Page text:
Biliary tract disorders


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Clara Boter Carbonell Ph.D.
Medically reviewed by our Medical staff

Last update: 21-01-2022

How else can it be called?

  • Acute cholangitis

  • Ascending cholangitis

  • ICD-10: K83.0

What is cholangitis?

Cholangitis means inflammation of the bile ducts. It applies to the inflammation of any portion of the bile ducts, which carry bile from the liver to the gallbladder and intestine.

Bile is a bitter yellowish fluid produced by the liver. It is stored in the gallbladder and is released into the intestine to help in digestion, with the primary function of breaking down fats.

Cholangitis is a life-threatening bacterial infection of the biliary tract.

What is the cause of cholangitis?

Cholangitis refers to an infection of the bile ducts.

Some circumstances may increase the growth and accumulation of bacteria in the bile ducts:

  • Benign obstruction to bile flow, for example, a blockage due to bile duct stones or gallstones in the bile duct (choledocholithiasis).
  • Malign obstruction to the bile flow due to bile duct cancer (cholangiocarcinoma) or pancreatic cancer.
  • Ascent of germs from the duodenum.

The most common intestinal bacteria associated with infection of the bile ducts are Escherichia coli (25-50% of the cases) followed by Klebsiella (15-20% of the cases) and Enterobacter species (5-10%), although more than one type of bacteria may be present simultaneously.

Another source of inflammation of the bile ducts occurs in autoimmune diseases where the immune system fails to recognize certain cells as part of its normal composition. Primary sclerosing cholangitis is a typical example of an autoimmune disease involving the bile ducts.

The median age of patients with cholangitis is 50-60 years.

What are the main symptoms of cholangitis?

The main symptoms of cholangitis are the Charcot triad:

  • Fever and chills
  • Jaundice (yellow discoloration of the skin and eyes)
  • Right upper quadrant abdominal pain

However, the three symptoms at the same time are only present in 50% of the cases.

Other less specific symptoms may be:

  • Hypotension
  • Nausea
  • Vomiting
  • Dark urine
  • Discolored stools

In some severe cases, shock and altered mental status may occur.

How can it be diagnosed?

El The initial diagnosis is based on the clinical symptoms. In a blood test, it is common an abnormal elevation of WBCs (leukocytosis), elevated bilirubin (hyperbilirubinemia) and abnormal or elevated tests of liver function (alkaline phosphatase, GGT, lipase, amylase).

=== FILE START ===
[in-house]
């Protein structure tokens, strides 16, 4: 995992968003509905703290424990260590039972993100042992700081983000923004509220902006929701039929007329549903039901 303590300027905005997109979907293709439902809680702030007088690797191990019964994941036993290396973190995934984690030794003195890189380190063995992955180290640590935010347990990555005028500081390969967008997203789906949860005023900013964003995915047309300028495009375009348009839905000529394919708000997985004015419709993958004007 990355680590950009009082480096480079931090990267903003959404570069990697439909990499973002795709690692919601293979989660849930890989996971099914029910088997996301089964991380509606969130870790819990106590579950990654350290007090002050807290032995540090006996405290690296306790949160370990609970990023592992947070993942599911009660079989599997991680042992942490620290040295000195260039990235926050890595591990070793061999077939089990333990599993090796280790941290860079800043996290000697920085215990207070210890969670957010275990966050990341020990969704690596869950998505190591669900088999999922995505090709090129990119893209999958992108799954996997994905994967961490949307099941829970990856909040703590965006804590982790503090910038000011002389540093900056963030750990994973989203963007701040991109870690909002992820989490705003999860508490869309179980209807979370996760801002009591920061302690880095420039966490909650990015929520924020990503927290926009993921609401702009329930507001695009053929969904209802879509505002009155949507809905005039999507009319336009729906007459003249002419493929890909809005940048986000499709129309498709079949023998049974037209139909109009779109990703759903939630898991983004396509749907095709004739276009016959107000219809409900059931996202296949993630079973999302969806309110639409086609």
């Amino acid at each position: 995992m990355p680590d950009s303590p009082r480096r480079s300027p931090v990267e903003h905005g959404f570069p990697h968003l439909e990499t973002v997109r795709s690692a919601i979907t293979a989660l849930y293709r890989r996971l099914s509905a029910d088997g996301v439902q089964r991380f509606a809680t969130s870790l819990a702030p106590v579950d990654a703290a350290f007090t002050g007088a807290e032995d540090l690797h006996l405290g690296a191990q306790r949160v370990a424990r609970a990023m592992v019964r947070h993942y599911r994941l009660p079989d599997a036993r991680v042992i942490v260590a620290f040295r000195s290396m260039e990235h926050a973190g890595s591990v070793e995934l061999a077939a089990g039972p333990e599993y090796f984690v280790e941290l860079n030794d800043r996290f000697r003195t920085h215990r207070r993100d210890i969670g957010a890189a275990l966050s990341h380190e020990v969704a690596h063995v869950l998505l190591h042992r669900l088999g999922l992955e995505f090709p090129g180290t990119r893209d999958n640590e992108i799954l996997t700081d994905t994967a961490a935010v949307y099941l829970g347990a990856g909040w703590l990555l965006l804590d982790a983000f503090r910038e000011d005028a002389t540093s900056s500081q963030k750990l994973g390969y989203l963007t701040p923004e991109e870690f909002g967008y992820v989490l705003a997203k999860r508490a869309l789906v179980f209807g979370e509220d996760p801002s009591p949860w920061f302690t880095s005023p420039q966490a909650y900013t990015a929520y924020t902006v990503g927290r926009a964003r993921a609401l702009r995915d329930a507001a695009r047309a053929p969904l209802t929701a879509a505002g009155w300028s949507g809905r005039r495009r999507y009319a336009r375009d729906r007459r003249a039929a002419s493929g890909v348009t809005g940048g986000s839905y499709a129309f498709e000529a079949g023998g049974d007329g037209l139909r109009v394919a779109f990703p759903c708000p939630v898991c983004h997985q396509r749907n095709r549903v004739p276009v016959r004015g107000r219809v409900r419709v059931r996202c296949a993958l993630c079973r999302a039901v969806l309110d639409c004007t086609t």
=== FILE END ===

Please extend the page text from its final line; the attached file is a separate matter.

The specific bacteria are identified from blood cultures in approximately 70% of the cases.

In addition, imaging tests should be performed to locate a possible obstruction of the bile duct:

  • Endoscopic retrograde cholangiopancreatography (ERCP)
  • Magnetic resonance cholangiopancreatography (MRCP)
  • Endoscopic ultrasound

What is the recommended treatment?

The recommended treatment consists in:

  • Broad-spectrum antibiotics
  • Absolute diet
  • Intravenous fluids
  • Analgesics

Besides, it is necessary to treat the underlying cause of the infection.

In case of obstruction, endoscopic retrograde cholangiopancreatography (ERCP) has the advantage of being able to treat the cause of obstruction, by removing stones and dilating (stretching) structures.

If all the conservative treatments fail, it is necessary a surgical procedure of the bile duct.

Medically reviewed by our Medical staff on 21-01-2022


  • Mohammad Alizadeh AH. Cholangitis: Diagnosis, Treatment and Prognosis. J Clin Transl Hepatol. 2017 Dec 28;5(4):404-413. doi: 10.14218/JCTH.2017.00028. Epub 2017 Sep 7.
  • Fauci AS, Kasper DL, Braunwald E, Hauser SL, Longo DL, Jameson JL, Loscalzo J, editors. Harrison’s principles of internal medicine. Vol 1. 17th ed. New York: Mc Graw Hill; 2008.
  • Textbook of Clinical Gastroenterology and Hepatology (2nd Ed) 2012, Sombat Treeprasertsuk and Keith D. Lindor, ISBN: 978-1-4051-9182-1, Pag. 573.
  • The Gale Encyclopedia of medicine. Second Edition. Jacqueline L. Longe. Vol 2. pag 773 ISBN 0-7876-5491-4.
  • Acute Care Surgery Handbook. Volume 2 Common Gastrointestinal and Abdominal Emergencies. Cap 12 Acute Cholecystitis and Cholangitis. Federico Coccolini, Andrea Allegri, Marco Ceresoli, Giuseppe D’Amico, Asaf Harbi, Giulia Montori, Gabriela Nita, Francesca ubertà, Michele Pisano, Luca Ansaloni. Pag 171. 2017. ISBN 978-3-319-15361-2.

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